Our flight took off from Narita an hour ago. Ramen Chemistry is heading back to Oakland after six nonstop days of Japan. Seven ramen restaurants, thirteen different ramens tasted, two sushi dinners, one sushi breakfast, and plenty of culinary exotica consumed, the most foreign—and the most delicious—being shirako soft roe, sacks of fish sperm (shirako means “white children”) in ponzu sauce. Copious amounts of beer and sake were downed in the process. And we had breakfast at Denny’s not once, but twice—twice more than I’ve eaten at an American Denny’s in the past 30 years.
Along the way, we toured Hiroko’s ramen school and interviewed both the owner and a current student, a former Nissan engineer who is set to open his first ramen restaurant in Chennai, India later this year. We ate at the restaurant of a renowned ramen chef (and one of Hiroko’s ramen senseis), Keiichi Machida, and interviewed him about his life in the ramen world. We walked mile after mile through Tokyo, passing through gardens and shrines, visiting the fabulous Sky Tree, and finding ourselves in the parallel (and fucking amazing) universes of an owl café and a maid café. We finished with a trip to Hiroko’s hometown, where her parents live in a traditional Japanese house—tatami floors, shoji screens, and no furniture—farm their own vegetables, make their own charcoal and salt, and (to our great fortune) catch their own oysters. We took about a thousand pictures.
Ramen chemistry clearly has a lot to talk about. Ramen chemistry also has a day job that starts again in about 30 hours, so let’s see what we can accomplish on this flight before we become delirious. Naturally, we’ll start with ramen.
Ramen in Japan
The Japanese eat a lot of ramen. A lot of ramen. There are estimated to be between 30,000 and 40,000 ramen restaurants in Japan. More than once on this very short trip, we encountered a “ramen street” where every shop sells ramen. When we asked a Japanese friend how often she eats ramen, her response spoke volumes about the local baseline. “Not much,” she said, “only about every two weeks.” Compared to this, ramen in America is little more than a culinary parvenu, a novelty item.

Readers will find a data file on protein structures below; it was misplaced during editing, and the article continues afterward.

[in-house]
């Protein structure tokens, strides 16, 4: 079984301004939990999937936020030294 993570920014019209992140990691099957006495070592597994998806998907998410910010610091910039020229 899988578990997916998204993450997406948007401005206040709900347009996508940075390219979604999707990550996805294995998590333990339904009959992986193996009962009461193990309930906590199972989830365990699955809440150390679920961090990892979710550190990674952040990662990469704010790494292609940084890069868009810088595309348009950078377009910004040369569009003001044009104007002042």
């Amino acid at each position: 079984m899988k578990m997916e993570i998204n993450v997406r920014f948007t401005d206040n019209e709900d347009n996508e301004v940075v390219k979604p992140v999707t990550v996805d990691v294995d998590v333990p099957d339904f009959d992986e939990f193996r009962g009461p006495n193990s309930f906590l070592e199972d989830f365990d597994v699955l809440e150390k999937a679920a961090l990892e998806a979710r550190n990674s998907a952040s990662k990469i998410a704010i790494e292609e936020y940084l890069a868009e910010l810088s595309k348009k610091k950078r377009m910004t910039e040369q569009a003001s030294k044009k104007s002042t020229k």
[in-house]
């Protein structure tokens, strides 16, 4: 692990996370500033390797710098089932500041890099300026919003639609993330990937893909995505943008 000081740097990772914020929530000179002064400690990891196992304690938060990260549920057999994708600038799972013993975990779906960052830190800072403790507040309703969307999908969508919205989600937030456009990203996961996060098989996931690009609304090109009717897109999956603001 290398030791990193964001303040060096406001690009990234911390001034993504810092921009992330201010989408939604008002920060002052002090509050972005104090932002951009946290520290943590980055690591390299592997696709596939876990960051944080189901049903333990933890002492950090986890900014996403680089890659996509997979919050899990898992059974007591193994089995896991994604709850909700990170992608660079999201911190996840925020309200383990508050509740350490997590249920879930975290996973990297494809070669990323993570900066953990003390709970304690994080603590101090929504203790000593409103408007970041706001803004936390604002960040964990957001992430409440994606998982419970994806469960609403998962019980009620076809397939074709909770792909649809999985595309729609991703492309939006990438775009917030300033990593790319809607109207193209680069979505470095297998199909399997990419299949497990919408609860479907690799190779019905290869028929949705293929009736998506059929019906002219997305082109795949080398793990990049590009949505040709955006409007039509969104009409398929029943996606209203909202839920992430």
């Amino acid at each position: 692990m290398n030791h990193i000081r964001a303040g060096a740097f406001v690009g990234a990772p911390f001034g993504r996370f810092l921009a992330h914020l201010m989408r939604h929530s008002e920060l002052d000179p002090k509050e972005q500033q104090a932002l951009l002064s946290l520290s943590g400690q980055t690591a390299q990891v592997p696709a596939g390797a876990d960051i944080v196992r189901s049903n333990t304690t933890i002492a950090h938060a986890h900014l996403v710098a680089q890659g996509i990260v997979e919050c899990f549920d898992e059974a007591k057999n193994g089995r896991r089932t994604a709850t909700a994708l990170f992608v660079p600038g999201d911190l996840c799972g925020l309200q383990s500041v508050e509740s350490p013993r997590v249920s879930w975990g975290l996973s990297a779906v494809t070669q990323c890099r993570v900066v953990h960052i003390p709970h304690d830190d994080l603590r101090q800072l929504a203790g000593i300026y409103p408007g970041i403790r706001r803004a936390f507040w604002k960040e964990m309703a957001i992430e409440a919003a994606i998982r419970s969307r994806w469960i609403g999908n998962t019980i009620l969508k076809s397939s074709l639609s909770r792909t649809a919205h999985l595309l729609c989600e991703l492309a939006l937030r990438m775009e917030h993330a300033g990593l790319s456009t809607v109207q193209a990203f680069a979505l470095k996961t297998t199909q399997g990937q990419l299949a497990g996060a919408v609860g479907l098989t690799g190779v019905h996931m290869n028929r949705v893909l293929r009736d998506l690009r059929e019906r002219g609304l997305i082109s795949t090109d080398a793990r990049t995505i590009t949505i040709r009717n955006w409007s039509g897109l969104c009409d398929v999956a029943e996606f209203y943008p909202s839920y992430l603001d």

That’s rapidly changing, of course, but the reality is that the clusters of ramen restaurants in the Bay Area, NY, and LA—places that have something of an established ramen scene—and the rarefied smattering in the American interior are nowhere near the critical mass in Japan. So while I’ve often thought that San Mateo, CA has a ton of ramen restaurants (there were around five when I lived there a few years ago) compared with my hometown Akron, OH (there are unequivocally zero), San Mateo’s total is only half of that in the underground mall at Tokyo Station. This is all to say that there’s context here: ramen may be hot and trendy in America; in Japan it’s an ingrained part of life.
The sheer scale of the ramen industry in Japan and the sheer volume of competition, drive market dynamics in a pretty interesting way. There’s around 10% yearly turnover in the industry. That’s around 3000+ ramen restaurants closing, and 3000+ new ones taking their place. Every year! In the U.S., a ramen shop can often distinguish itself merely by existing. In Japan, more is most definitely required. The outrageous quantity of ramen eaten in Japan gives rise to a commensurate level of ramen sophistication in Japanese ramen consumers.
One consequence is that Japanese ramen restaurants often distinguish themselves by focusing on a single type of ramen, or a single dominant flavor profile. We went to one restaurant that specializes in clam ramen, one that specializes in spicy ramens with over-the-top use of high-flavor additives like bonito powder, and one that sells 1500 bowls a day of Yokohama iekei-style ramen (tonkotsu shoyu)—there is literally one item on the menu. On the other hand, there are plenty of chain-style places that serve a wide variety of styles.
Another consequence of having such a well-developed and massive industry is that large-scale trends come and go over time. At one time in the 20th Century, ramen trends tended to focus on regional styles, i.e., Sapporo miso or Kyushu tonkotsu. Machida-sensei explained to us that when he started in the industry 15 years ago, ramen trends were driven by the Japanese media’s fascination with—and focus on—celebrity ramen chefs. In subsequent years, thick and rich ramens boomed, but that trend gave way to lighter styles as the costs of ingredients increased (thicker = more bones = more $$). Today, trends favor more minimalist ramens, with tastes that are more unique and individualized.
The point here is that ramen in Japan is as diverse as it is ubiquitous. We went to seven restaurants and had seven very different experiences, and we hardly scratched the surface.
In coming posts, I’ll tell you all about the ramen we ate and the ramen people we met, with lots of pictures. Don’t worry, though, we’ll stop by a maid café soon enough.